The aim of any producer is a high yielding, high quality crop that satisfies the end user. There are a large number of agronomic factors which can influence this, many are within the control of the grower, under given growing systems, climatic and soil conditions newly planted.
Trees invariably need to be pruned. The exact pruning depends on the desired shape of the tree.During full production, all trees need pruning and thinning of fruits to ensure an optimum leaf to flower/fruit ratio and to allow for air circulation through the tree and light penetration to improve fruit quality and size.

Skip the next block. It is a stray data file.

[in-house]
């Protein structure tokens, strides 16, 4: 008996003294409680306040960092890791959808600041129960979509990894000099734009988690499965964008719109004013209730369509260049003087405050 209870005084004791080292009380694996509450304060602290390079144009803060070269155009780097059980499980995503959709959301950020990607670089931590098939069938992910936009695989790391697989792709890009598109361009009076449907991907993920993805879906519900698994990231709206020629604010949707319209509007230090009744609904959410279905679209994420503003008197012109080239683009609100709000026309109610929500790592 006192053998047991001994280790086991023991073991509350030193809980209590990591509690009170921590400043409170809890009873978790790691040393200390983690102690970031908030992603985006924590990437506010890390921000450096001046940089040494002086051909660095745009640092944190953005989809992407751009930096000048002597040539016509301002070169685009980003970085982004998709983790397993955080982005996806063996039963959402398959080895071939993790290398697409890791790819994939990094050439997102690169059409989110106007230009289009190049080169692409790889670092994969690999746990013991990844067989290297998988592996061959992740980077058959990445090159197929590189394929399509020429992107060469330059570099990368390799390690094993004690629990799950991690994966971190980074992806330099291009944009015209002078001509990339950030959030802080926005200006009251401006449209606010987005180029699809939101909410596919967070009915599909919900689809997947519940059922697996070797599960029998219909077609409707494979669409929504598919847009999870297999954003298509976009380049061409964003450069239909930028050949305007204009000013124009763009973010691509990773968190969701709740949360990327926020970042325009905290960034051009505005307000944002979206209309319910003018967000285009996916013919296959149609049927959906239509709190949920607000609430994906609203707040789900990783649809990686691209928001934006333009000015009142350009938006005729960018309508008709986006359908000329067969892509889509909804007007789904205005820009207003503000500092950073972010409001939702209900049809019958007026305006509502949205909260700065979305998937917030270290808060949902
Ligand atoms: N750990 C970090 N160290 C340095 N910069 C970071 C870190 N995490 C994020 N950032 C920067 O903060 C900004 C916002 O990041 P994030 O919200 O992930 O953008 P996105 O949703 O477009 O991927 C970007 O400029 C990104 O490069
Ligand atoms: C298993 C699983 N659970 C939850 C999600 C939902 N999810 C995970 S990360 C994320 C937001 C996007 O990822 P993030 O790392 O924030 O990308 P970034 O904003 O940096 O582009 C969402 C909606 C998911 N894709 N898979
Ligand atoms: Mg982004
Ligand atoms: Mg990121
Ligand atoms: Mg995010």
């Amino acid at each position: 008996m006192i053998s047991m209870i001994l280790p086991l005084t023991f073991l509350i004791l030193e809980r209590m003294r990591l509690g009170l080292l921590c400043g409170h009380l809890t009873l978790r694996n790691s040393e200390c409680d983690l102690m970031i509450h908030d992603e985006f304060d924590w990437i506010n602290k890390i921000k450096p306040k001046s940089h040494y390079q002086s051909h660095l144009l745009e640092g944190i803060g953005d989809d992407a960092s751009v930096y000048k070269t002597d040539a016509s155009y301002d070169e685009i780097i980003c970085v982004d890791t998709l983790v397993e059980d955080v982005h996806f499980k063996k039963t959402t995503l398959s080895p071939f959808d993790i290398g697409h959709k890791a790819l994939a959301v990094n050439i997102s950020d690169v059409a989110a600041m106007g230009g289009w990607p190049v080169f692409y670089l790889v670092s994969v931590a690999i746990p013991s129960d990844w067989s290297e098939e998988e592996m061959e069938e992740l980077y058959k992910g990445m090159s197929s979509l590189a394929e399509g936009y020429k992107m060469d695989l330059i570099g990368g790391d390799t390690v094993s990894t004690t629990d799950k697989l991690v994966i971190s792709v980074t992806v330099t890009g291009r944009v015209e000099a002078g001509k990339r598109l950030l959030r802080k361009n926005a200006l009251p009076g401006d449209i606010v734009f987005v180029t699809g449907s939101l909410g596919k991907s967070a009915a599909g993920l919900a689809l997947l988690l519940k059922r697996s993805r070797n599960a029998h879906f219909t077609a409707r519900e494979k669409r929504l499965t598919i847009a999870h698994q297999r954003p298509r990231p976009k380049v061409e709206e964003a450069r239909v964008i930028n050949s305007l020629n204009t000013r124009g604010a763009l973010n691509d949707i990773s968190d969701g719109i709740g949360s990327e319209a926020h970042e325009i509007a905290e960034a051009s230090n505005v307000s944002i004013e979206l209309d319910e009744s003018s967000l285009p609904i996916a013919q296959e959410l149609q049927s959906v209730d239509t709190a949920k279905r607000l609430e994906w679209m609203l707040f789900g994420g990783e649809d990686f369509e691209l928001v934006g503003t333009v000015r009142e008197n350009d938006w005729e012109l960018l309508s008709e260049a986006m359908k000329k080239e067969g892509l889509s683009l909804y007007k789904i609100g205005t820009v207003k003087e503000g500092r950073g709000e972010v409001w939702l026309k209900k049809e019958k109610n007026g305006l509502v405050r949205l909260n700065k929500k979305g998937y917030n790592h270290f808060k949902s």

Pruning also helps to ensure that water and nutrients are available to an optimum number of well-positioned fruits.Major pruning is normally carried out while the trees are still dormant in late winter. Pruning in summer is done to remove weak-bearing water sprouts and to allow light into thick canopies.
Pruning in late summer is not recommended as it can delay dormancy and predispose trees to more winter injury.As a general rule it is better to prune little and often rather than to severely cut back the tree in one pruning session. Such severe pruning generates vigorous vegetative growth acting as a strong sink for nutrients and water, and thereby affecting fruit quality and bud differentiation.